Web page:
Have you ever wondered when we develop our fingerprints? It's fascinating. They begin appearing during the phases of fetal development, around the 17th week of pregnancy, and continue developing and transforming as the baby does.
The unique pattern of our fingerprints — the arches, whirls, loops, and bridges — are fully formed by the time we're born. So in theory, a newborn baby would be able to unlock an iPhone. (Don't worry, we haven't tested this.)
Like many facts about the human body, embryo development is both fascinating and... pretty funny. The first part of the future body to develop in a human embryo is the anus. Followed by the mouth.
When do we switch from embryo to fetus you ask? Well, a developing human is referred to as an embryo for the 6 weeks from weeks 3—8, and a fetus from the ninth week of gestation all the way through to birth.
Okay, we think we have a new challenger for the most terrifying title on the list. This sounds straight-up scary but be warned, this can genuinely happen when someone embarks on an extreme diet.
The cells in the brain — starved of required energy sources — begin to consume small portions of themselves. But it gets worse. The brain will also begin to eat itself after chronic sleep deprivation. Right, we're off to bed via the fridge!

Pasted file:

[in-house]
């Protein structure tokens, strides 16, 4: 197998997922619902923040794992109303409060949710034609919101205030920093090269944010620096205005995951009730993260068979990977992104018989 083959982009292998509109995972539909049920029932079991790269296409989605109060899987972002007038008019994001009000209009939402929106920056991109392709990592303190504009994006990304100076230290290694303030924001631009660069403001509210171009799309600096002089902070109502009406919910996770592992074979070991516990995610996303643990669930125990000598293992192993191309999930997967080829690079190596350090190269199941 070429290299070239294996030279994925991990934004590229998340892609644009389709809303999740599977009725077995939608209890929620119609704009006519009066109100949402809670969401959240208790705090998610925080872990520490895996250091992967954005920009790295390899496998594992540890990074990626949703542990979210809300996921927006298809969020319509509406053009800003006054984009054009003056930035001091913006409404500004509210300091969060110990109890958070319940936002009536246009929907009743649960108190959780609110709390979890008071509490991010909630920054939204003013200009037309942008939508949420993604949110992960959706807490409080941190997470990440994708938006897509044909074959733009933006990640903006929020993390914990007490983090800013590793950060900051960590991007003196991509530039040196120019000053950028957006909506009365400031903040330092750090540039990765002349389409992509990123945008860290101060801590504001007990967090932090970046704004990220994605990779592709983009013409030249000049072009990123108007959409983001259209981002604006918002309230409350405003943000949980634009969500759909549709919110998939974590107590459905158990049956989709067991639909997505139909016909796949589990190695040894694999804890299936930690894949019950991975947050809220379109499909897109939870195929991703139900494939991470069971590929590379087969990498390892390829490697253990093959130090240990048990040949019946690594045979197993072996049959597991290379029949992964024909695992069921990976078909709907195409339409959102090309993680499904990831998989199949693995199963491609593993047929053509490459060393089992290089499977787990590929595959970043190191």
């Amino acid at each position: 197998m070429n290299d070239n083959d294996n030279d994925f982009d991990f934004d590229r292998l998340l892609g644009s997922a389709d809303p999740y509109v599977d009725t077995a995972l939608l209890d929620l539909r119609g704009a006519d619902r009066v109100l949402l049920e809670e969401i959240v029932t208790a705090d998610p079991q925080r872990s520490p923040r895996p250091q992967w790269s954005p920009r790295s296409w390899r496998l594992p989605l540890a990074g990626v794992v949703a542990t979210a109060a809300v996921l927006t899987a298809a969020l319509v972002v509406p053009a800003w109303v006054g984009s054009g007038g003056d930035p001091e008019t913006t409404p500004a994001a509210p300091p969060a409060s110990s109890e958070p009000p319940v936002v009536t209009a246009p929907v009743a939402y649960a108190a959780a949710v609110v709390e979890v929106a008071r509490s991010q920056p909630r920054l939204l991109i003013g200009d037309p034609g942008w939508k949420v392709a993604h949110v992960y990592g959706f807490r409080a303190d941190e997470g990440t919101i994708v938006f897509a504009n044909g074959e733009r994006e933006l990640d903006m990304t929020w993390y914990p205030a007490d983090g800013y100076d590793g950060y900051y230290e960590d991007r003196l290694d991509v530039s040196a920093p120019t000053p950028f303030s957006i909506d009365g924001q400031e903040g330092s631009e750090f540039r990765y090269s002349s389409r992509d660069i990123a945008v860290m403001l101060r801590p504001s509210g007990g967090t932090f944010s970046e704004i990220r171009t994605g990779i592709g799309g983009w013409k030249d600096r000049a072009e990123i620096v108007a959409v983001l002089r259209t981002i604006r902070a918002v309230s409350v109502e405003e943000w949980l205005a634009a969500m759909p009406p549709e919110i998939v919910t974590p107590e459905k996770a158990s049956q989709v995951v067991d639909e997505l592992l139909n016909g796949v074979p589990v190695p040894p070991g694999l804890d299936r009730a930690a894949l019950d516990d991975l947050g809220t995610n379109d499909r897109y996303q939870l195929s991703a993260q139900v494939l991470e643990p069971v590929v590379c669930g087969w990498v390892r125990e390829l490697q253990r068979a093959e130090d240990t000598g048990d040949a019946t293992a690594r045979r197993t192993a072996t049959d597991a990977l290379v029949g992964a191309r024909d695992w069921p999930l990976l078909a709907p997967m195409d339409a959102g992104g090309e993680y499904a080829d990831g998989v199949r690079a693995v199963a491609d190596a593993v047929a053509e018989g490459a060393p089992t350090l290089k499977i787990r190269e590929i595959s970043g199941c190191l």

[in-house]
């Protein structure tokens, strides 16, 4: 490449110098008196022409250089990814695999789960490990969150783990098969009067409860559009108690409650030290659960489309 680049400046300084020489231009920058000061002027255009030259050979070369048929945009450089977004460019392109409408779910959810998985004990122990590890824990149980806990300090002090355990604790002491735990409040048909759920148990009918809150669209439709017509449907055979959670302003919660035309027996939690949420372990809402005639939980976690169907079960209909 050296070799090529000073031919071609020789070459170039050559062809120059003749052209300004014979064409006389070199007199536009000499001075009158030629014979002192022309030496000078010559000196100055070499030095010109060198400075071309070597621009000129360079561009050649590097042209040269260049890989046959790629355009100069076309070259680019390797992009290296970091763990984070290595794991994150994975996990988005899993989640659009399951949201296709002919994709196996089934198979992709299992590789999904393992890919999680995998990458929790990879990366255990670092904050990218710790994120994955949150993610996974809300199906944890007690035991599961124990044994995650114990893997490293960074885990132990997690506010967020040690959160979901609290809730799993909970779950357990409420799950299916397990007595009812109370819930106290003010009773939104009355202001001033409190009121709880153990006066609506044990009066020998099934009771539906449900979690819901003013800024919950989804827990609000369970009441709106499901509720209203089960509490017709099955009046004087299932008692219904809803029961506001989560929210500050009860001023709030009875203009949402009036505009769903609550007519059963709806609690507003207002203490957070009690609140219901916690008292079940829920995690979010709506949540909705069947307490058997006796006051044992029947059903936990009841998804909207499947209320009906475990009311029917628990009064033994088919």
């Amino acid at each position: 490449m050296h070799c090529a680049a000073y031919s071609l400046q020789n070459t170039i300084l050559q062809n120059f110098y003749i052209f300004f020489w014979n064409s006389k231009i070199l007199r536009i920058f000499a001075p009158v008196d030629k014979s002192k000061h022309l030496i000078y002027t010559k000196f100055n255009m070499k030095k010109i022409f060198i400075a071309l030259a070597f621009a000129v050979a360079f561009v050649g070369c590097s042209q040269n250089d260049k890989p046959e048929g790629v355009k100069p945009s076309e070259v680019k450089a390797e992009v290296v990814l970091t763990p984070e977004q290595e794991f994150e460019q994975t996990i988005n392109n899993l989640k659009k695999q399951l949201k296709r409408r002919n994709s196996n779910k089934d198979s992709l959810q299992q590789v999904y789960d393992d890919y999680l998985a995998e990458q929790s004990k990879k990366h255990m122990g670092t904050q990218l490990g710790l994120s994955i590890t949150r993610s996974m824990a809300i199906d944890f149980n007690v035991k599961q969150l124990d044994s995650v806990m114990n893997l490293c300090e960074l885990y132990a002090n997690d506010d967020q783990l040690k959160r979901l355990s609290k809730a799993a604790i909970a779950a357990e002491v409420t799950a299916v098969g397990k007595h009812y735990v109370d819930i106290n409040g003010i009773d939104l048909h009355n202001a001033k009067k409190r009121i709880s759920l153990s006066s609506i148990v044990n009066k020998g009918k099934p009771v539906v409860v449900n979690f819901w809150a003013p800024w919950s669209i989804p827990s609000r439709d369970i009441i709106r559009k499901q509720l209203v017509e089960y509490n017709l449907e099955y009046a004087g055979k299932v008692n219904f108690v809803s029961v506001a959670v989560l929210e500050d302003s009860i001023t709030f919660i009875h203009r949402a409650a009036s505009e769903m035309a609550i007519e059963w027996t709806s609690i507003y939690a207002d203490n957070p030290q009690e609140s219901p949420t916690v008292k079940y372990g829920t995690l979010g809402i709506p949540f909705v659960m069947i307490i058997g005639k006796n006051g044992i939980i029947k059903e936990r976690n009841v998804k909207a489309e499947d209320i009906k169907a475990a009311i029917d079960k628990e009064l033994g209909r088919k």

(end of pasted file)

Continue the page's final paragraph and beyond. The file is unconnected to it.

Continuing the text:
As if aspiring astronauts needed any more convincing that journeying into space is an experience like no other, it turns out there's an unexpected bonus in the job as well.
Upon returning to earth, astronauts will find themselves slightly taller than when they took off for space. This is due to the direct impact gravity has on the human body. So if you've always wanted a few more inches you'd do worse than to call NASA.
The human body is like that sensible person who backs up their work on an external hard drive, and it's been proven to save the day (literally!) on many occasions.
Where our body has two of the same organ, it can actually survive with just one of them. Puncture a lung? No problem. Lose a kidney? We're all good.
Lack Of Oxygen In The Brain
There is a common misconception that a lack of oxygen to the brain means certain, sudden death. Fortunately for us, this isn't quite the case.
In fact, we can survive an incredible 5 to 10 minutes without oxygen to our brain. This is why CPR places more focus on chest compression rather than mouth-to-mouth resuscitation.
Swallowing And Breathing
Now, let's have a little fun, shall we? Grab a glass of water and try to swallow and breathe at the same time. Are you still trying? Don't bother, it's physically impossible!